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Med Care. 2011 Dec;49(12):1118-25. doi: 10.1097/MLR.0b013e3182358c78.

Impact of public reporting of coronary artery bypass graft surgery performance data on market share, mortality, and patient selection.

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1
Center for Healthcare Policy and Research, UC Davis School of Medicine, Sacramento, CA, USA.

Abstract

BACKGROUND:

The impact of publicly reporting risk-adjusted outcomes for hospitals and surgeons remains controversial, with particular concern about unintended consequences.

OBJECTIVES:

We evaluated the impact of 3 reports from the voluntary California CABG Mortality Reporting Program (CCMRP) on hospital market share, hospital mortality, and patient selection for coronary artery bypass graft (CABG) surgery.

RESEARCH DESIGN AND PARTICIPANTS:

We analyzed data from January 2000 to December 2005 for all patients receiving isolated CABG surgery in California. We compared hospital groups based on their quality classification, including low-mortality outliers ("better"), high-mortality outliers ("worse"), and nonoutliers, as well as participation in the CCMRP.

MEASURES:

We compared changes in market share, risk-adjusted mortality, and hospital caseload of high-risk patients for isolated CABG surgeries before and after the public release of 3 CCMRP reports (July 2001, August 2003, and February 2005).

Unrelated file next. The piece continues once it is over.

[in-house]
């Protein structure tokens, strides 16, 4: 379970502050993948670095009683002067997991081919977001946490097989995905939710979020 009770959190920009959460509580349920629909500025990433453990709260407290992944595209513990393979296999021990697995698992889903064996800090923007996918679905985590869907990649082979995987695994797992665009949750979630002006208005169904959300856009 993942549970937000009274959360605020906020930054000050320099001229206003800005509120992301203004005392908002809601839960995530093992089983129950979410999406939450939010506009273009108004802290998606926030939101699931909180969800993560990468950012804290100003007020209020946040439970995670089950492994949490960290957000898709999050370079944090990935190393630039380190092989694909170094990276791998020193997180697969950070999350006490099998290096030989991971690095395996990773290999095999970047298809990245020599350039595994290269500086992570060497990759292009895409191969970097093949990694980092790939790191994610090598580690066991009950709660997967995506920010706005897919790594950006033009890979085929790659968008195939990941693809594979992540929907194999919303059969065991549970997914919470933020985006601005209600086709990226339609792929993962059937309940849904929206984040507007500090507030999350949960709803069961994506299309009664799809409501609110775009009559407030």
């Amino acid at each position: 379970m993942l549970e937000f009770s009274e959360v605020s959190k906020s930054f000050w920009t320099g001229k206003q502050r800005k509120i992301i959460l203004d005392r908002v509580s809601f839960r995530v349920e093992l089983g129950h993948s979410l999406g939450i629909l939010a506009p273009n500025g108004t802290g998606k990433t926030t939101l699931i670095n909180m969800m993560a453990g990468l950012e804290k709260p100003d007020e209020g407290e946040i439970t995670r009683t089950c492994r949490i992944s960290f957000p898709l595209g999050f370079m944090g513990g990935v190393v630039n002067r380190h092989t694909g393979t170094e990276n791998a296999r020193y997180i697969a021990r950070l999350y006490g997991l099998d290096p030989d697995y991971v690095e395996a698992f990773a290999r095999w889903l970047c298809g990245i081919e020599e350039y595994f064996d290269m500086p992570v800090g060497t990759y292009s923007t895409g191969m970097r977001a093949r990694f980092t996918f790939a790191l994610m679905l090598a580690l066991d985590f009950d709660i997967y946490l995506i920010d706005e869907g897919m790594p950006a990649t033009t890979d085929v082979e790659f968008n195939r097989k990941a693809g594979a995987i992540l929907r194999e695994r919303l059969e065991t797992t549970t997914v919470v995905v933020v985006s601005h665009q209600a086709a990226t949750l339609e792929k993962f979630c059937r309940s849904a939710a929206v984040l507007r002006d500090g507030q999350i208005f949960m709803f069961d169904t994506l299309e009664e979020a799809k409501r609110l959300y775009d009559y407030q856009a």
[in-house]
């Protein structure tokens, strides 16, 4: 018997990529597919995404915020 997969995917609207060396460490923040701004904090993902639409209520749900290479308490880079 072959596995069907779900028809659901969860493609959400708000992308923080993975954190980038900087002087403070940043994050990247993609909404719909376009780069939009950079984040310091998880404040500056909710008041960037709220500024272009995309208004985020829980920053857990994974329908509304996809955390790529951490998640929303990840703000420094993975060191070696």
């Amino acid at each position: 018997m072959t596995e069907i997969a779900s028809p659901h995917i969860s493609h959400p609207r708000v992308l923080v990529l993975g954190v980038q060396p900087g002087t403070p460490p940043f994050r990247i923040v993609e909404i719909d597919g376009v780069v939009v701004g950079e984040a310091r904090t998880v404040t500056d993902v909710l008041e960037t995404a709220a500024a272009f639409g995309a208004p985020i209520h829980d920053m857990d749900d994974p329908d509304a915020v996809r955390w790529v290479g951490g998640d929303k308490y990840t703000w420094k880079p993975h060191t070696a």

RESULTS:

Low-mortality outlier hospitals experienced significantly increased market share for isolated CABG surgery in the first 6 months after the public release of the CCMRP reports (relative change in adjusted mean market share=8.9%, P=0.002). We found no evidence to suggest reduced risk adjusted mortality after the release of the CCMRP reports, but high-mortality outlier hospitals, on average, operated on less sick patients (relative change in mean expected mortality=25%, P=0.02).

CONCLUSIONS:

The release of public CABG hospital performance reports in California was associated with increased volume at low-mortality hospitals, and may have reduced referrals of high-risk patients to high-mortality hospitals (or risk avoidance).

PMID:
22002641
DOI:
10.1097/MLR.0b013e3182358c78
[Indexed for MEDLINE]
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